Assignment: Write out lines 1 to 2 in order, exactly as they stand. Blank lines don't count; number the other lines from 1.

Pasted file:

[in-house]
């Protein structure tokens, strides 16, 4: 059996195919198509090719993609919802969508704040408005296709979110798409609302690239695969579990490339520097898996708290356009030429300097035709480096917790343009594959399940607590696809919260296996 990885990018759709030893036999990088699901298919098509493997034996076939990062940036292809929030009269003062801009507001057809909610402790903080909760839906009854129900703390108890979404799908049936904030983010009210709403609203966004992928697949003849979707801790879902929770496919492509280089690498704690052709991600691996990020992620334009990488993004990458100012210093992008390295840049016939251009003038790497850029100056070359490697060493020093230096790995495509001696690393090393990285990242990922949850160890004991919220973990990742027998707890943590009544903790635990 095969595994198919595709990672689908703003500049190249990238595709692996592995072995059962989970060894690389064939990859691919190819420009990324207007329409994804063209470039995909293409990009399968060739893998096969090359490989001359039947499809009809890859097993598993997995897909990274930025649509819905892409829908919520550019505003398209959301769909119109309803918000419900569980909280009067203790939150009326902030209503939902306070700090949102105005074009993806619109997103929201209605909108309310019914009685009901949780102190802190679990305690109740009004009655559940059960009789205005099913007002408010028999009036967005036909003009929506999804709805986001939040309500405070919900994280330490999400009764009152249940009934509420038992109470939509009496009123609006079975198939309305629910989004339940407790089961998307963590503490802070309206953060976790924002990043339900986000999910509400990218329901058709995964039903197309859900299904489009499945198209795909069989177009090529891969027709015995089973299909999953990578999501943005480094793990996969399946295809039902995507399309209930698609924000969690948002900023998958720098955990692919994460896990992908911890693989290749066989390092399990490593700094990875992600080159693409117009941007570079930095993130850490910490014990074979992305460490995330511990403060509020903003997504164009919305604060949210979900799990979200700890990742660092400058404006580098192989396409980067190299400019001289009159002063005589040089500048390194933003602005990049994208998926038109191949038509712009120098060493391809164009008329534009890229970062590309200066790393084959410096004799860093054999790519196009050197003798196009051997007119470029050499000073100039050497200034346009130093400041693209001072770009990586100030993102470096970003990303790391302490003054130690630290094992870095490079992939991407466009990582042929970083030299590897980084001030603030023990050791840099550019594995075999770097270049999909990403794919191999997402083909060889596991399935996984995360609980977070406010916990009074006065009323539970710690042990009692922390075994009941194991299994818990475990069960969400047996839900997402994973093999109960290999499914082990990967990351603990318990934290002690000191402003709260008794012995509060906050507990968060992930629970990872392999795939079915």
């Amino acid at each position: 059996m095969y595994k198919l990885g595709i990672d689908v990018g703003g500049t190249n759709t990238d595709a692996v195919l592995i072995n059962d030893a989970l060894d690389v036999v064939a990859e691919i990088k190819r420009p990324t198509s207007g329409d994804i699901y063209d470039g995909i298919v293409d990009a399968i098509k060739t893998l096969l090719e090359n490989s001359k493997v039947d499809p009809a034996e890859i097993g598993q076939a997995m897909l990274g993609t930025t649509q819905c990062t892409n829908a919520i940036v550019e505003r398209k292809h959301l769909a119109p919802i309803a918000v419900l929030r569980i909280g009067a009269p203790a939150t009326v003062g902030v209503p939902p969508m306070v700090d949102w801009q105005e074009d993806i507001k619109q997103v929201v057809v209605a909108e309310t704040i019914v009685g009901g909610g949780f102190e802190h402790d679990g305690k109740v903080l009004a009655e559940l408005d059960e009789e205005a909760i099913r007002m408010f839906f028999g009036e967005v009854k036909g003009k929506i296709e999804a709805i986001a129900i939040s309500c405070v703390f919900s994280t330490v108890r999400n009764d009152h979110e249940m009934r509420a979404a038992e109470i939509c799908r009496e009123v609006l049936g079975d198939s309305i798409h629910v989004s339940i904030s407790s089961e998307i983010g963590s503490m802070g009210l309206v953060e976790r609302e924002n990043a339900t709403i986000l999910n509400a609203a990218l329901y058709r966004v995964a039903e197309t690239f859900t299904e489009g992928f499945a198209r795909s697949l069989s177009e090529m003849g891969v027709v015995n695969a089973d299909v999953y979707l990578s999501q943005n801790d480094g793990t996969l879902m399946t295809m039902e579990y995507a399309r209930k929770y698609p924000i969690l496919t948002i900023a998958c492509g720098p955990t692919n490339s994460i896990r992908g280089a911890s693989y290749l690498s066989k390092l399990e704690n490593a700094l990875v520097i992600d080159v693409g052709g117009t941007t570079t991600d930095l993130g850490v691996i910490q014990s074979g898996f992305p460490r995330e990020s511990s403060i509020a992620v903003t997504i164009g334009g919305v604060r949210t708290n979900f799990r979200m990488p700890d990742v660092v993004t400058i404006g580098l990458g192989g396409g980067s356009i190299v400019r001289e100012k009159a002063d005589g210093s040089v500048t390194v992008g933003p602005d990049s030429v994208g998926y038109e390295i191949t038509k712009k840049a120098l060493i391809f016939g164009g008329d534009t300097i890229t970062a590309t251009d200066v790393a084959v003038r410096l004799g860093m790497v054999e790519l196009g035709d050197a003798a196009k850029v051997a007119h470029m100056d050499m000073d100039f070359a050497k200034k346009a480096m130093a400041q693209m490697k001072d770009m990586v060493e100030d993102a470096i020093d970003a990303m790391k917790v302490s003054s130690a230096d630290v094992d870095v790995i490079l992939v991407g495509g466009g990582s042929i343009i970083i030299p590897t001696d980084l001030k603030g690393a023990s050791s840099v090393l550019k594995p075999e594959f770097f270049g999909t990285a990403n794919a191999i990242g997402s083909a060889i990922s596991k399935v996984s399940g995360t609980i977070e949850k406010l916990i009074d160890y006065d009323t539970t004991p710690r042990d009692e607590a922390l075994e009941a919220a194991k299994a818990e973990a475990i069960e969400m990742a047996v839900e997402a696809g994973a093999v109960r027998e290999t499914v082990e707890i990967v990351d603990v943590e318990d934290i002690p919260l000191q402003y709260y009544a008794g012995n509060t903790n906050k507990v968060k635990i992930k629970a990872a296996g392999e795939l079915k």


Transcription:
[in-house]
């Protein structure tokens, strides 16, 4: 059996195919198509090719993609919802969508704040408005296709979110798409609302690239695969579990490339520097898996708290356009030429300097035709480096917790343009594959399940607590696809919260296996 990885990018759709030893036999990088699901298919098509493997034996076939990062940036292809929030009269003062801009507001057809909610402790903080909760839906009854129900703390108890979404799908049936904030983010009210709403609203966004992928697949003849979707801790879902929770496919492509280089690498704690052709991600691996990020992620334009990488993004990458100012210093992008390295840049016939251009003038790497850029100056070359490697060493020093230096790995495509001696690393090393990285990242990922949850160890004991919220973990990742027998707890943590009544903790635990 095969595994198919595709990672689908703003500049190249990238595709692996592995072995059962989970060894690389064939990859691919190819420009990324207007329409994804063209470039995909293409990009399968060739893998096969090359490989001359039947499809009809890859097993598993997995897909990274930025649509819905892409829908919520550019505003398209959301769909119109309803918000419900569980909280009067203790939150009326902030209503939902306070700090949102105005074009993806619109997103929201209605909108309310019914009685009901949780102190802190679990305690109740009004009655559940059960009789205005099913007002408010028999009036967005036909003009929506999804709805986001939040309500405070919900994280330490999400009764009152249940009934509420038992109470939509009496009123609006079975198939309305629910989004339940407790089961998307963590503490802070309206953060976790924002990043339900986000999910509400990218329901058709995964039903197309859900299904489009499945198209795909069989177009090529891969027709015995089973299909999953990578999501943005480094793990996969399946295809039902995507399309209930698609924000969690948002900023998958720098955990692919994460896990992908911890693989290749066989390092399990490593700094990875992600080159693409117009941007570079930095993130850490910490014990074979992305460490995330511990403060509020903003997504164009919305604060949210979900799990979200700890990742660092400058404006580098192989396409980067190299400019001289009159002063005589040089500048390194933003602005990049994208998926038109191949038509712009120098060493391809164009008329534009890229970062590309200066790393084959410096004799860093054999790519196009050197003798196009051997007119470029050499000073100039050497200034346009130093400041693209001072770009990586100030993102470096970003990303790391302490003054130690630290094992870095490079992939991407466009990582042929970083030299590897980084001030603030023990050791840099550019594995075999770097270049999909990403794919191999997402083909060889596991399935996984995360609980977070406010916990009074006065009323539970710690042990009692922390075994009941194991299994818990475990069960969400047996839900997402994973093999109960290999499914082990990967990351603990318990934290002690000191402003709260008794012995509060906050507990968060992930629970990872392999795939079915």